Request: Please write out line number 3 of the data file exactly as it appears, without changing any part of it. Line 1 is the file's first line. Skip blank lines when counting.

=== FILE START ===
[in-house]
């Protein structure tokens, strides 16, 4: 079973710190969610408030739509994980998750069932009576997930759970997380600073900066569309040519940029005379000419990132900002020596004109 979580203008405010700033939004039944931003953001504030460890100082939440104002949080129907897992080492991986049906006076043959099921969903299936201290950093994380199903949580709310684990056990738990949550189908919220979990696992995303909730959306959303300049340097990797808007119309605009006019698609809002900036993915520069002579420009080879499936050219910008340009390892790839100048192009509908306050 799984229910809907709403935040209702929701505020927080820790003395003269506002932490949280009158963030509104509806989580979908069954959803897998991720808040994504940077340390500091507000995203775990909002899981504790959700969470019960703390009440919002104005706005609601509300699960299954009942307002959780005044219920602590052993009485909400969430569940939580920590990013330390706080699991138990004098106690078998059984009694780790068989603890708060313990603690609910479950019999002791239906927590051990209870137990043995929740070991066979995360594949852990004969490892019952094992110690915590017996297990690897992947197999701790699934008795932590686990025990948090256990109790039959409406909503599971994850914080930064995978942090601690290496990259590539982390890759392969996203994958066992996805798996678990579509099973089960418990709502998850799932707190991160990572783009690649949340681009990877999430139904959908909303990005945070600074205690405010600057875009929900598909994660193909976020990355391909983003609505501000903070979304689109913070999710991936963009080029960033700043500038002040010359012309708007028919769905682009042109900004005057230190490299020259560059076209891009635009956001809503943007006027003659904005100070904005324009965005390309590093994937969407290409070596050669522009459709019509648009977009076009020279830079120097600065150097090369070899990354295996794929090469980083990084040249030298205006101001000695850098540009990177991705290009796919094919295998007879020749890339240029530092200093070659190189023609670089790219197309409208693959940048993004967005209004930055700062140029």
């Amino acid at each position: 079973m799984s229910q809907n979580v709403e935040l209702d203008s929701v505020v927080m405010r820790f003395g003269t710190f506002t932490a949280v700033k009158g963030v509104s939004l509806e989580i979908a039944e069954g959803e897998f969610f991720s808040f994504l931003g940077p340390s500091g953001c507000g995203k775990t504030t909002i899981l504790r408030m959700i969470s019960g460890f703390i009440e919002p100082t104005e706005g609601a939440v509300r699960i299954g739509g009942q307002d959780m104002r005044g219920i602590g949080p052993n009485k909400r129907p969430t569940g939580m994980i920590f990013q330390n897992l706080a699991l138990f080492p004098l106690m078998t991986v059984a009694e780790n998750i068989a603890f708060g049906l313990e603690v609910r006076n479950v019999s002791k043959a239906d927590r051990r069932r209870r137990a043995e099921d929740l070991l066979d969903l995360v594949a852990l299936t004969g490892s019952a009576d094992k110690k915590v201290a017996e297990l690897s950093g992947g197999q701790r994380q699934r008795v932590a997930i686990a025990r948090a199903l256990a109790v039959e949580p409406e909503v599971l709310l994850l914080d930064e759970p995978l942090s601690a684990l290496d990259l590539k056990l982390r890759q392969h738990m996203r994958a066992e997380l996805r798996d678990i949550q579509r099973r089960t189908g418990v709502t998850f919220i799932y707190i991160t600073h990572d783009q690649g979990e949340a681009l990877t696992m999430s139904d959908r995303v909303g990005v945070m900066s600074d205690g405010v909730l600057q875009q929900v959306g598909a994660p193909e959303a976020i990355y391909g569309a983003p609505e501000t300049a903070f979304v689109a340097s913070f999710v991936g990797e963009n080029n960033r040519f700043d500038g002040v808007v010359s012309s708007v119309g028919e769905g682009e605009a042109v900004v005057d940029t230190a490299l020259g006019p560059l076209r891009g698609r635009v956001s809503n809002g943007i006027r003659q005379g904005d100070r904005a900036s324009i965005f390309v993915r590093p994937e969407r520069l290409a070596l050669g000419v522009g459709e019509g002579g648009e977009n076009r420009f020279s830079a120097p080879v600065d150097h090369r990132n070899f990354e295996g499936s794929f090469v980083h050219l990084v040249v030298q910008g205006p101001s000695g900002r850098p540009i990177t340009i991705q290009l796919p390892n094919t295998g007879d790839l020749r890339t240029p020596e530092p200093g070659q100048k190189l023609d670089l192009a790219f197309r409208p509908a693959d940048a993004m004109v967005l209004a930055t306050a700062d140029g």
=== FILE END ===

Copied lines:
């Amino acid at each position: 079973m799984s229910q809907n979580v709403e935040l209702d203008s929701v505020v927080m405010r820790f003395g003269t710190f506002t932490a949280v700033k009158g963030v509104s939004l509806e989580i979908a039944e069954g959803e897998f969610f991720s808040f994504l931003g940077p340390s500091g953001c507000g995203k775990t504030t909002i899981l504790r408030m959700i969470s019960g460890f703390i009440e919002p100082t104005e706005g609601a939440v509300r699960i299954g739509g009942q307002d959780m104002r005044g219920i602590g949080p052993n009485k909400r129907p969430t569940g939580m994980i920590f990013q330390n897992l706080a699991l138990f080492p004098l106690m078998t991986v059984a009694e780790n998750i068989a603890f708060g049906l313990e603690v609910r006076n479950v019999s002791k043959a239906d927590r051990r069932r209870r137990a043995e099921d929740l070991l066979d969903l995360v594949a852990l299936t004969g490892s019952a009576d094992k110690k915590v201290a017996e297990l690897s950093g992947g197999q701790r994380q699934r008795v932590a997930i686990a025990r948090a199903l256990a109790v039959e949580p409406e909503v599971l709310l994850l914080d930064e759970p995978l942090s601690a684990l290496d990259l590539k056990l982390r890759q392969h738990m996203r994958a066992e997380l996805r798996d678990i949550q579509r099973r089960t189908g418990v709502t998850f919220i799932y707190i991160t600073h990572d783009q690649g979990e949340a681009l990877t696992m999430s139904d959908r995303v909303g990005v945070m900066s600074d205690g405010v909730l600057q875009q929900v959306g598909a994660p193909e959303a976020i990355y391909g569309a983003p609505e501000t300049a903070f979304v689109a340097s913070f999710v991936g990797e963009n080029n960033r040519f700043d500038g002040v808007v010359s012309s708007v119309g028919e769905g682009e605009a042109v900004v005057d940029t230190a490299l020259g006019p560059l076209r891009g698609r635009v956001s809503n809002g943007i006027r003659q005379g904005d100070r904005a900036s324009i965005f390309v993915r590093p994937e969407r520069l290409a070596l050669g000419v522009g459709e019509g002579g648009e977009n076009r420009f020279s830079a120097p080879v600065d150097h090369r990132n070899f990354e295996g499936s794929f090469v980083h050219l990084v040249v030298q910008g205006p101001s000695g900002r850098p540009i990177t340009i991705q290009l796919p390892n094919t295998g007879d790839l020749r890339t240029p020596e530092p200093g070659q100048k190189l023609d670089l192009a790219f197309r409208p509908a693959d940048a993004m004109v967005l209004a930055t306050a700062d140029g």